The Supreme Court of Canada recently held in Bhasin v.
Hrynew that parties to a contract must perform their duties
under that contract in "good faith". The Court held
"good faith" to generally mean in a manner that is honest
and reasonable, not capricious or arbitrary. Prior to the release
of the Court's decision on November 13, 2014, Canadian courts
had recognized that an obligation to act in good faith was implied
only in specific types of contractual relationships, such as
between parties to a real estate transaction, an employment
contract, or a commercial bid to acquire a project. Following this
decision, good faith will now be an established principle of
contract law that will require parties to respect a minimum
standard of honest contractual performance. Charities and
not-for-profit organizations should be aware that this new duty to
act in good faith applies to all of their dealings, regardless of
the types of contracts they may enter into (i.e. contracts with
staff, agents, suppliers, and other third-parties).
The case before the Supreme Court involved a contract between a
director who sold education savings plans ("ESPs"), Mr.
Bhasin, and a company called Canadian-American Financial
Corporation ("Can-Am") that marketed the ESPs sold by Mr.
Bhasin. Per the terms of the contract entered into between the
parties, Mr. Bhasin was required to sell Can-Am investment products
and Can-Am was responsible for branding and implementing central
policies. The contract provided that the agreement was for three
years and would be automatically renewed unless one of the parties
gave notice to the contrary at least six months before the end of
In the Court's view, the evidence at trial suggested that
Can-Am had acted dishonestly with Mr. Bhasin throughout the period
leading up to the company's decision not to renew the contract
beyond three years. More specifically, the evidence showed that
Can-Am had been considering entering into other arrangements,
including a merger arrangement, for quite some time but had not
said anything to Mr. Bhasin. In fact, the trial judge found that
Can-Am had repeatedly lied and misrepresented its intentions to
further contract with Mr. Bhasin, who, as a result, ultimately lost
the value of his ESP business.
In its reasons for judgment against Can-Am, the Supreme Court
explained that the company had breached its duty to honestly
perform its contractual responsibilities and awarded damages to Mr.
Bhasin on the basis of what Mr. Bhasin's economic position
would have been had Can-Am effectively fulfilled its duty. The
Court also stated that it would be appropriate to add a duty of
honest contractual performance to all contracts "as a
manifestation of the [...] principle of good faith." However,
as the Court noted, the principle of good faith should not be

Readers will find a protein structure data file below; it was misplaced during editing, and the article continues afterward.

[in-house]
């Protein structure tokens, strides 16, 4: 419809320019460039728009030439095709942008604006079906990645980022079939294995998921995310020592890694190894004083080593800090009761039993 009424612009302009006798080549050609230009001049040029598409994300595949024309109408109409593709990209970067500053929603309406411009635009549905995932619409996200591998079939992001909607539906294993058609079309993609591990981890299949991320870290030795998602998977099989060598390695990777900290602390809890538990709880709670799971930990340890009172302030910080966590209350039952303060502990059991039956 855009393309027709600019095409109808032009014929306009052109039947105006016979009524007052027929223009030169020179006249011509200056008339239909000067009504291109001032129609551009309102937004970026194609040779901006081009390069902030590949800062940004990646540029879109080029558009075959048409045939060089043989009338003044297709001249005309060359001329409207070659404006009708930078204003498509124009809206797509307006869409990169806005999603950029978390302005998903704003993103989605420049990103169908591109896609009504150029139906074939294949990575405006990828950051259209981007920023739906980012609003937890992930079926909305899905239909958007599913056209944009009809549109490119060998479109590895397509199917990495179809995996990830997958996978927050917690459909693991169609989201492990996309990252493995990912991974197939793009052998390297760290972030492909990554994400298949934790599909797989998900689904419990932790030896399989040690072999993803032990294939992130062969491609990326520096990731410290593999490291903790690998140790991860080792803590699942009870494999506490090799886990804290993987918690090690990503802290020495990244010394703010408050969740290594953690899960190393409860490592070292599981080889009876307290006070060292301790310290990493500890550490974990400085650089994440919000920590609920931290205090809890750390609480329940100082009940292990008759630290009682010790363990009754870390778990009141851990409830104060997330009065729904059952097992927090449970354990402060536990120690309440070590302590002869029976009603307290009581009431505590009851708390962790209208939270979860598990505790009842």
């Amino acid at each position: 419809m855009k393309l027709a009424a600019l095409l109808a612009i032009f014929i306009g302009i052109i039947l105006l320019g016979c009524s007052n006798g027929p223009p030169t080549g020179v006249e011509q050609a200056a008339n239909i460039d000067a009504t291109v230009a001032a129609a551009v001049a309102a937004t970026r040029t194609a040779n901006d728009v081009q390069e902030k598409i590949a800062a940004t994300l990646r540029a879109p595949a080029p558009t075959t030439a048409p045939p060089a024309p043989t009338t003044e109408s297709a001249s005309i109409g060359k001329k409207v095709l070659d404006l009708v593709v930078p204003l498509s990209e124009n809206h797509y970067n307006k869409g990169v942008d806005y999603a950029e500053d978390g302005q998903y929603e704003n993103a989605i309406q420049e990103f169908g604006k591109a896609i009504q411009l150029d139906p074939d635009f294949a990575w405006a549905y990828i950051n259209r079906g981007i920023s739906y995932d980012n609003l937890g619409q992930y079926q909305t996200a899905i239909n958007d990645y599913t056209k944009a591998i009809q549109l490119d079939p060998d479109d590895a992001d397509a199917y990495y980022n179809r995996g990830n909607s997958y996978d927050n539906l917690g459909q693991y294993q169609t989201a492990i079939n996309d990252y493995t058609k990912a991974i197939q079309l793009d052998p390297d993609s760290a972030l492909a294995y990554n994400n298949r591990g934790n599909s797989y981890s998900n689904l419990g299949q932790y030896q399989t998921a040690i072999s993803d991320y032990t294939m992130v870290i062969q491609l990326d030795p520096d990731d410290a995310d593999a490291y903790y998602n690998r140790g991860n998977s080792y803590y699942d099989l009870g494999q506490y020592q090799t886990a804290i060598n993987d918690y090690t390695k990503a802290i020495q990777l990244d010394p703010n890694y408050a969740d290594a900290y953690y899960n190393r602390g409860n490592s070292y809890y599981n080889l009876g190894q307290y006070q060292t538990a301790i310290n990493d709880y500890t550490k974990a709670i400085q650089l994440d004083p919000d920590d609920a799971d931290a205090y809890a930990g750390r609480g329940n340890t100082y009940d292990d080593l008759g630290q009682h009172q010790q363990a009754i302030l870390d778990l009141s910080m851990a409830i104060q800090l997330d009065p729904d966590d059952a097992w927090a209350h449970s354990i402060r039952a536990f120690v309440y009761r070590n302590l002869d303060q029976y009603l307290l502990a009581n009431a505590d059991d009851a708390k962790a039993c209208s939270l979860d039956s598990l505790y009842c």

interpreted to mean that parties have an obligation to disclose all
information to each other. The requirement to act in good faith, in
the Court's view, only means that parties cannot actively
mislead or deceive each other in relation to the specific terms of
their contract. For example, in the case of Mr. Bhasin and Can-Am,
Can-Am's dishonest behaviour was in relation to the term in the
contract that dealt with the company's responsibility to give
proper notice to Mr. Bhasin should it decide not to renew the
contract for another term. In other words, the scope of the duty to
act in good faith will depend on the expectations of parties as
expressed in a particular contract.
The Supreme Court's decision in this case is helpful since
other Canadian courts and academics have often debated the issue of
whether there should be a stand-alone duty of good faith in the
performance of contracts. Practically speaking, this decision
should assist charities and not-for-profit organizations apply the
same basic standard of honesty and good faith in all of their
dealings and expect the same treatment from the entities with which
The content of this article is intended to provide a general
guide to the subject matter. Specialist advice should be sought
about your specific circumstances.
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Under the Income Tax Act, the Employment Insurance Act, and the Excise Tax Act, a director of a corporation is jointly and severally liable for a corporation's failure to deduct and remit source deductions or GST.
Under the Income Tax Act, the Employment Insurance Act, the Canada Pension Plan Act and the Excise Tax Act, a director of a corporation is jointly and severally liable for a corporation's failure to deduct and remit source deductions.
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